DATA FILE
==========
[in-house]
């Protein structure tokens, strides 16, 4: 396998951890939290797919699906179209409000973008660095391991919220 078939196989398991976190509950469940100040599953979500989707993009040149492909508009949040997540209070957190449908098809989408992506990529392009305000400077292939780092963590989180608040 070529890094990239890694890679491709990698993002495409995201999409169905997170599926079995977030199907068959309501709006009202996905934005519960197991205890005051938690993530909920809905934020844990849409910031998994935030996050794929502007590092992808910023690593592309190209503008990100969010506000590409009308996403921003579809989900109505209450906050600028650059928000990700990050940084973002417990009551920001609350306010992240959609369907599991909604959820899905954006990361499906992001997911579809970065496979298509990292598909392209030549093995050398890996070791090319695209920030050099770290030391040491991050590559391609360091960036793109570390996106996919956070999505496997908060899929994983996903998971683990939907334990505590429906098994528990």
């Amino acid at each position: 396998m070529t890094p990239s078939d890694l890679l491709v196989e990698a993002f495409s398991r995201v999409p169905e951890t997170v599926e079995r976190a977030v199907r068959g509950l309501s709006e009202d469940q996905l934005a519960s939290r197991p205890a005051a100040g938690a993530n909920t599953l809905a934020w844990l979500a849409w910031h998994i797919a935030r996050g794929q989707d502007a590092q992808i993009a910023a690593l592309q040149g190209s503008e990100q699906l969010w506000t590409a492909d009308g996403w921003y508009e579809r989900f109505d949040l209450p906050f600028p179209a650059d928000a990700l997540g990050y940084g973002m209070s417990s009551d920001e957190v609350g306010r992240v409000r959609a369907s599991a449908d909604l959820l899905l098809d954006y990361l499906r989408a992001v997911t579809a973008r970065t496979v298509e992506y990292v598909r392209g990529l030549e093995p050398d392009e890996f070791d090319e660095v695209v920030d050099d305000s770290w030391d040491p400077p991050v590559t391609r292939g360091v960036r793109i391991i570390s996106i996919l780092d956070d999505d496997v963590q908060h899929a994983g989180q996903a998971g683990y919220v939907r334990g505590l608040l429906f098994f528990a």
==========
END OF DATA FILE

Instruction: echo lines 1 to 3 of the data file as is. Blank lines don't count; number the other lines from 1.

[in-house]
């Protein structure tokens, strides 16, 4: 396998951890939290797919699906179209409000973008660095391991919220 078939196989398991976190509950469940100040599953979500989707993009040149492909508009949040997540209070957190449908098809989408992506990529392009305000400077292939780092963590989180608040 070529890094990239890694890679491709990698993002495409995201999409169905997170599926079995977030199907068959309501709006009202996905934005519960197991205890005051938690993530909920809905934020844990849409910031998994935030996050794929502007590092992808910023690593592309190209503008990100969010506000590409009308996403921003579809989900109505209450906050600028650059928000990700990050940084973002417990009551920001609350306010992240959609369907599991909604959820899905954006990361499906992001997911579809970065496979298509990292598909392209030549093995050398890996070791090319695209920030050099770290030391040491991050590559391609360091960036793109570390996106996919956070999505496997908060899929994983996903998971683990939907334990505590429906098994528990």
């Amino acid at each position: 396998m070529t890094p990239s078939d890694l890679l491709v196989e990698a993002f495409s398991r995201v999409p169905e951890t997170v599926e079995r976190a977030v199907r068959g509950l309501s709006e009202d469940q996905l934005a519960s939290r197991p205890a005051a100040g938690a993530n909920t599953l809905a934020w844990l979500a849409w910031h998994i797919a935030r996050g794929q989707d502007a590092q992808i993009a910023a690593l592309q040149g190209s503008e990100q699906l969010w506000t590409a492909d009308g996403w921003y508009e579809r989900f109505d949040l209450p906050f600028p179209a650059d928000a990700l997540g990050y940084g973002m209070s417990s009551d920001e957190v609350g306010r992240v409000r959609a369907s599991a449908d909604l959820l899905l098809d954006y990361l499906r989408a992001v997911t579809a973008r970065t496979v298509e992506y990292v598909r392209g990529l030549e093995p050398d392009e890996f070791d090319e660095v695209v920030d050099d305000s770290w030391d040491p400077p991050v590559t391609r292939g360091v960036r793109i391991i570390s996106i996919l780092d956070d999505d496997v963590q908060h899929a994983g989180q996903a998971g683990y919220v939907r334990g505590l608040l429906f098994f528990a």